The PBR does make the occasional deal with toy companies, as was the case in 2004 when they partnered with California toy maker X Concepts to produce a line of miniature bull and rider figurines (X Concepts is best known for their "TECH DECK " line of miniature skateboards). Each retail set featured one bull, rider and a trading card that had a design very similar to a set of PBR cards they would release the following year.
The PBR set that X Concepts released in 2005 was issued in sealed boxes that contained 24 packs. Each pack featured seven cards (six base cards and an insert). The base set is complete at 100 cards, with 50 of them featuring riders (with at least one bullfighter and barrel man thrown in for good measure) and 50 featuring bulls. Half of the cards portray action shots, while the other half portray closeup portrait-style shots.
In addition to the 100 base cards, there's a 23-card insert set of PBR event winners that is found one per pack. The insert set has a nice uncluttered design, with the PBR logo embossed on the front of each. A glossy coating covers the PBR logo and subject's name across the right side, as well as the bull and rider in the photo. The background of the photo is rendered in muted grey tones, with a matte finish that gives the card an impressive contrast when viewed near a light.
The second insert set is much harder to find. The box states that it's a set of six "cards featuring PBR highlights." Oddly enough, the card I found in my box featured rider Adriano Moraes, with nary a highlight mentioned whatsoever. These six cards have color photos imposed on a colorful prism background (the 1990s definition of a prism).
My box of 24 packs contained a complete set of the 23-card event winners, as well as the Moraes highlight card from the chase set that is apparently seeded one per box. Surprisingly, the base cards were not collated nearly as well as the inserts; of the 144 base cards found in the box, I managed to get just 83 different of the possible 100. A whopping 61 of the cards were duplicates, and a bull named "Hell's Bells" showed up five times.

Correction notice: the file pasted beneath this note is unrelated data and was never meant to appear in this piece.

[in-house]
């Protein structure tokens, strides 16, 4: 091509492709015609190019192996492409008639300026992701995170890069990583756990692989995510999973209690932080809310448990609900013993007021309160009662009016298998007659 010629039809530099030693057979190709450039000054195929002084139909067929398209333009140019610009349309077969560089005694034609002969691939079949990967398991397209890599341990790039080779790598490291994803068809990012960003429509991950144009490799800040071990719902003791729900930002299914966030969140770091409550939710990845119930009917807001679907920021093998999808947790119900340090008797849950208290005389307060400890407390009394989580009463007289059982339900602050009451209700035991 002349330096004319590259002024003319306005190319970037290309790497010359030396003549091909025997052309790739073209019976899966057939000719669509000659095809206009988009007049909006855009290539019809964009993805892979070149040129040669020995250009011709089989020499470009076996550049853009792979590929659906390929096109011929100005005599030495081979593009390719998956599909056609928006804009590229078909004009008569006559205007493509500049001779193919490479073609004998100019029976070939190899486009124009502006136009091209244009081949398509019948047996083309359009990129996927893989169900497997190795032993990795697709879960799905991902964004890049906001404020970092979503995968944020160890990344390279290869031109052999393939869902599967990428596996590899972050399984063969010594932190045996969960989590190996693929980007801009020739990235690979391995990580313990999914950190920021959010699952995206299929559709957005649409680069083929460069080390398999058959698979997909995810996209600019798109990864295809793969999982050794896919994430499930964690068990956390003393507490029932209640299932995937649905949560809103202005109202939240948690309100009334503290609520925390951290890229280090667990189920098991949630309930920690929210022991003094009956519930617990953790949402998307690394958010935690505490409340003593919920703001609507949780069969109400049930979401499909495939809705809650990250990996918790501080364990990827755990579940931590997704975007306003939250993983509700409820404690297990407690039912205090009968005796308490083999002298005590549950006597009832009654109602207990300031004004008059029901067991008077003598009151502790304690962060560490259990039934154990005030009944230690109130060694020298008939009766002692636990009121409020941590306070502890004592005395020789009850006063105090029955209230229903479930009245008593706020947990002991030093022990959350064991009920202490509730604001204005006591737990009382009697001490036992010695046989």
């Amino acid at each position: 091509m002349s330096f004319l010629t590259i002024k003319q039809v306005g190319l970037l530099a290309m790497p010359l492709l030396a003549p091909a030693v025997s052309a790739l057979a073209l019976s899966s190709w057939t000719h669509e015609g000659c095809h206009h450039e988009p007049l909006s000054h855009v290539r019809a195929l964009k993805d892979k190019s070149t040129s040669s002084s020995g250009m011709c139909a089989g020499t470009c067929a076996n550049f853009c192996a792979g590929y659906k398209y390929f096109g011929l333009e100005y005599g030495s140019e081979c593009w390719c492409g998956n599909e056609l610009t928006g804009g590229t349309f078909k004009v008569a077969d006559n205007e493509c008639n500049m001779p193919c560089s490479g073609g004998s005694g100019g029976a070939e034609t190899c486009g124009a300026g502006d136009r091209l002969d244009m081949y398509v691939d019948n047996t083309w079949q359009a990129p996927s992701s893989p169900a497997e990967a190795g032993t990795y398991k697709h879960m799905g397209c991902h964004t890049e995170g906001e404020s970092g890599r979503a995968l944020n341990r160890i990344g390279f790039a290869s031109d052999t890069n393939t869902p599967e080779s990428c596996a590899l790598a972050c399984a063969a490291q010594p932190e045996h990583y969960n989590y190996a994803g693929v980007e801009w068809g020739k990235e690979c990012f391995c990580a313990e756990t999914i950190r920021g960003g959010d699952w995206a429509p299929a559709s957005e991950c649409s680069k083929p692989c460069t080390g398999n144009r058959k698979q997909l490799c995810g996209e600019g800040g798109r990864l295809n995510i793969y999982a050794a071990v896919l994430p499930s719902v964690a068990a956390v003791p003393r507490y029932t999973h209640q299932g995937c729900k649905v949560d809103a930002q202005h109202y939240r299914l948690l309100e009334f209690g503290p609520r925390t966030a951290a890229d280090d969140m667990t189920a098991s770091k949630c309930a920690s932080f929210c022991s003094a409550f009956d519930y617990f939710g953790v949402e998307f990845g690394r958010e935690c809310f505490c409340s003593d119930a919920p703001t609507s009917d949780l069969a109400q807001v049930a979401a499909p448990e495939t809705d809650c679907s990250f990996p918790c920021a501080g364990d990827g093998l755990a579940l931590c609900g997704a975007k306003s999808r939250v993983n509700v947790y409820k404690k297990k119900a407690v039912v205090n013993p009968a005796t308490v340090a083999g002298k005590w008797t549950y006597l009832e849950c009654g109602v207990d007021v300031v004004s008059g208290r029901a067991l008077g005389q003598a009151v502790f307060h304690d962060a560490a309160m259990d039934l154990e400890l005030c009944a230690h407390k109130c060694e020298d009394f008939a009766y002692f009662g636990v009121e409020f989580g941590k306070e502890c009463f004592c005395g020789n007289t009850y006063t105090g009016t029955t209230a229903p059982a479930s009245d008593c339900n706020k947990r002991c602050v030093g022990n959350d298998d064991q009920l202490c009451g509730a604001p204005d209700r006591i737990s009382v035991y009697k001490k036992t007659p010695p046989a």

As much as I like the designs found within the insert sets, I have to say I'm indifferent when it comes to the base cards. Each front has a cowhide border design, along with the PBR logo, subject's name, job description and card number. Backs contain some biographical data and more cowhide borders. The high-tech/cowhide motif doesn't quite seem to work.
You can still be an oddball card collector if you decide to pass on these cards. But if you know someone who interested in pro bull riding, or would otherwise like a card featuring a glamour shot of "Hell's Bells," a box of these may just be the unique gift you're looking to give. Factory sets were also printed, and feature all 129 cards in one whack. An unopened box should trade in the $10 range today, while a factory set will cost $20 to $30.
Saturday, April 16, 2016
The window for ordering yesterday's four Topps NOW cards is closed. I felt the offering of four cards in one day was an interesting scenario, seeing as how none of them featured a rookie, and I loosely guessed what the production numbers would wind up being.